Who is your Gut god?

head vs heartThe God of our heart is not always the God of our head. Our minds may agree with the scriptures that declare God is love and God forgives; but our gut doesn’t necessarily trust these statements. Doubts about our value, our inability to forgive ourselves (just to name a few) evidence our disbelief. In our best moments, we know that God is indeed love; his presence is palpable. But in our worst moments, down in our gut, these truths become translucent, we question and doubt.

The proverb says, “a chain is only as strong as it’s weakest link” and our faith is only as strong as our greatest doubt. In the light, we can believe God is love, in times of crises or darkness a different god rules our thinking and actions. The ‘god of our gut’ more frequently than not, determines our identity. We need to figure out the nature of this god. Toward this end, I’m going to ask you to reflect on some questions I pose. They are worded to help you identify ‘the god of your gut.’

I’d love to read your responses in a comment, if you feel comfortable sharing them publicly, or email me for a more private exchange. My responses are written in italics below the questions.

Please, spend a few minutes recording your responses to the following questions, try not to overanalyze your responses, just let your answers flow.

  1. What are my worst fears about God?
  2. When I find myself avoiding God, what thoughts and feelings about God are causing me to pull away?
  3. At my worst moments, how do I think God feels about me? or relates to me?
  4. What pictures come to mind when I think about God?
  5. What do my behaviors and feelings tell me about how I see God (who is your gut god)?

1. I am afraid it is all a joke, that Jesus isn’t the savior, that I’ve built my life on a sham. 

2. I avoid God when I am doing something that is unhealthy (emotionally, physically). God wouldn’t approve of what I’m doing/thinking/feeling, and I want to keep doing/thinking/feeling this so I ignore God. Deep down, in my better self, I want to quit these unhealthy actions, and I know God’s power could carry me away from them and that’s the very reason I avoid him. I want to be healthy and whole, but not today; today I want to hang on to these unhealthy, but satisfying habits.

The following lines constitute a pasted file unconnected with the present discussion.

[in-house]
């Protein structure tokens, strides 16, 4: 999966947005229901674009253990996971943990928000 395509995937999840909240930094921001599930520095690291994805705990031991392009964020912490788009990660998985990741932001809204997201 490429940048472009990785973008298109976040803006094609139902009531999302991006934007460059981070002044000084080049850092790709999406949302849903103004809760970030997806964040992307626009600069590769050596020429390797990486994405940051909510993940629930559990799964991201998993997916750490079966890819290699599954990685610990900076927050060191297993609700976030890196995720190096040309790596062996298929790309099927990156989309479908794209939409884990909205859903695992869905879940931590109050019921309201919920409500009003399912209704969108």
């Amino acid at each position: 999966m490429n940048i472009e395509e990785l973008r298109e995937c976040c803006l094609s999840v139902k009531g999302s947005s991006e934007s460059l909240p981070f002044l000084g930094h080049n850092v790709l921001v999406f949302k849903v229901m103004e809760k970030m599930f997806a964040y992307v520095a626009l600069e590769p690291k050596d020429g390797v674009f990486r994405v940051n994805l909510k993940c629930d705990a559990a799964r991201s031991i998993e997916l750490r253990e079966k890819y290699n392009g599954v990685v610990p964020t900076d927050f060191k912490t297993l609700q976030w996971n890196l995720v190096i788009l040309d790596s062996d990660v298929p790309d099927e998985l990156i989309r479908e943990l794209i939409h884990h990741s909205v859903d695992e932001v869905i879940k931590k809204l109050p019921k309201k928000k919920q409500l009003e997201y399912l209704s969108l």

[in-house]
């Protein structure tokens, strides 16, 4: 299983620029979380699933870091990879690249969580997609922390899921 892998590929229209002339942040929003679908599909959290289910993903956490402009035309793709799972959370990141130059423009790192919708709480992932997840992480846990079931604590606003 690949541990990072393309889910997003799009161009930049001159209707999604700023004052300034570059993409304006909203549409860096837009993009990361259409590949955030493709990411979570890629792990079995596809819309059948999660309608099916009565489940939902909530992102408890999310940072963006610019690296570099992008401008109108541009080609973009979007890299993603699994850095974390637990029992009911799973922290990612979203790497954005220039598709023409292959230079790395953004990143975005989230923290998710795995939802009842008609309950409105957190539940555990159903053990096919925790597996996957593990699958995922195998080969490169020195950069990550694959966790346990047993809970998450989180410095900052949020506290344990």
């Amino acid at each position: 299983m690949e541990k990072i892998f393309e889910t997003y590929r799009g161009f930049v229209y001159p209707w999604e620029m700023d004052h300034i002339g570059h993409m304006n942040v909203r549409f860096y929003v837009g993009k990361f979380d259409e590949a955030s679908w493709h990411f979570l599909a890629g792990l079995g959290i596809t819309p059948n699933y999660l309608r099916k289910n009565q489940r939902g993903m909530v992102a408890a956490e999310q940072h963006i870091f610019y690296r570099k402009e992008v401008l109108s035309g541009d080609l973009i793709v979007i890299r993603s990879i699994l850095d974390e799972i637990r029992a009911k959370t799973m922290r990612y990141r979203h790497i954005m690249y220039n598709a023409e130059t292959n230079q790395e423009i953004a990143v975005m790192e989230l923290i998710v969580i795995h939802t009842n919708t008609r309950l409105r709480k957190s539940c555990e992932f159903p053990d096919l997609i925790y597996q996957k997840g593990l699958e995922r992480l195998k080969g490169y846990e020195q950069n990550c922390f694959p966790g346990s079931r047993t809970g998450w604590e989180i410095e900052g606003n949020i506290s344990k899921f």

3. I think God sees me as his beloved, screwed-up daughter; the one who is never going to get it together, and needs to be constantly rescued. God willingly does the rescue, but with a tsk-tsk in his demeanor. “When are you going to learn, Debby?” Secondly, the Psalmist felt forsaken by God (Ps. 22). I have never felt deserted or abandoned by God, but often, I feel set aside, or put on a shelf. I’m sure this is born of my own neurosis. I fear I am unneeded by God, useless; like an old pair of shoes, I am kept but never worn. I am inconsequential to God’s plan. I fear I am like an item purchased because it was on sale, an un-resistable bargain, but not really needed or useful.

4. When I think about God I see Jesus – loving, accessible, truth-telling, righteous and requiring righteousness of me. When I’m in my dark place, I see God chuckling over my failed attempts at righteousness. God doesn’t take me seriously, I’m an amusing anecdote to the Trinity. (Again with the tsk-tsking.) 

5. My gut god is loving, yet detached. Loves me because he has to (it is his character after all) but probably wouldn’t choose me. My gut god condescends toward me and my “cute” little attempts at pleasing him.

Who is your gut god? One who…

…minimizes you
…tolerates you
…punishes you
…doesn’t get involved
…is indifferent toward you
…demands perfection?

This is an interactive post, let me know your response. Next Monday we’ll begin to let God speak for God’s self.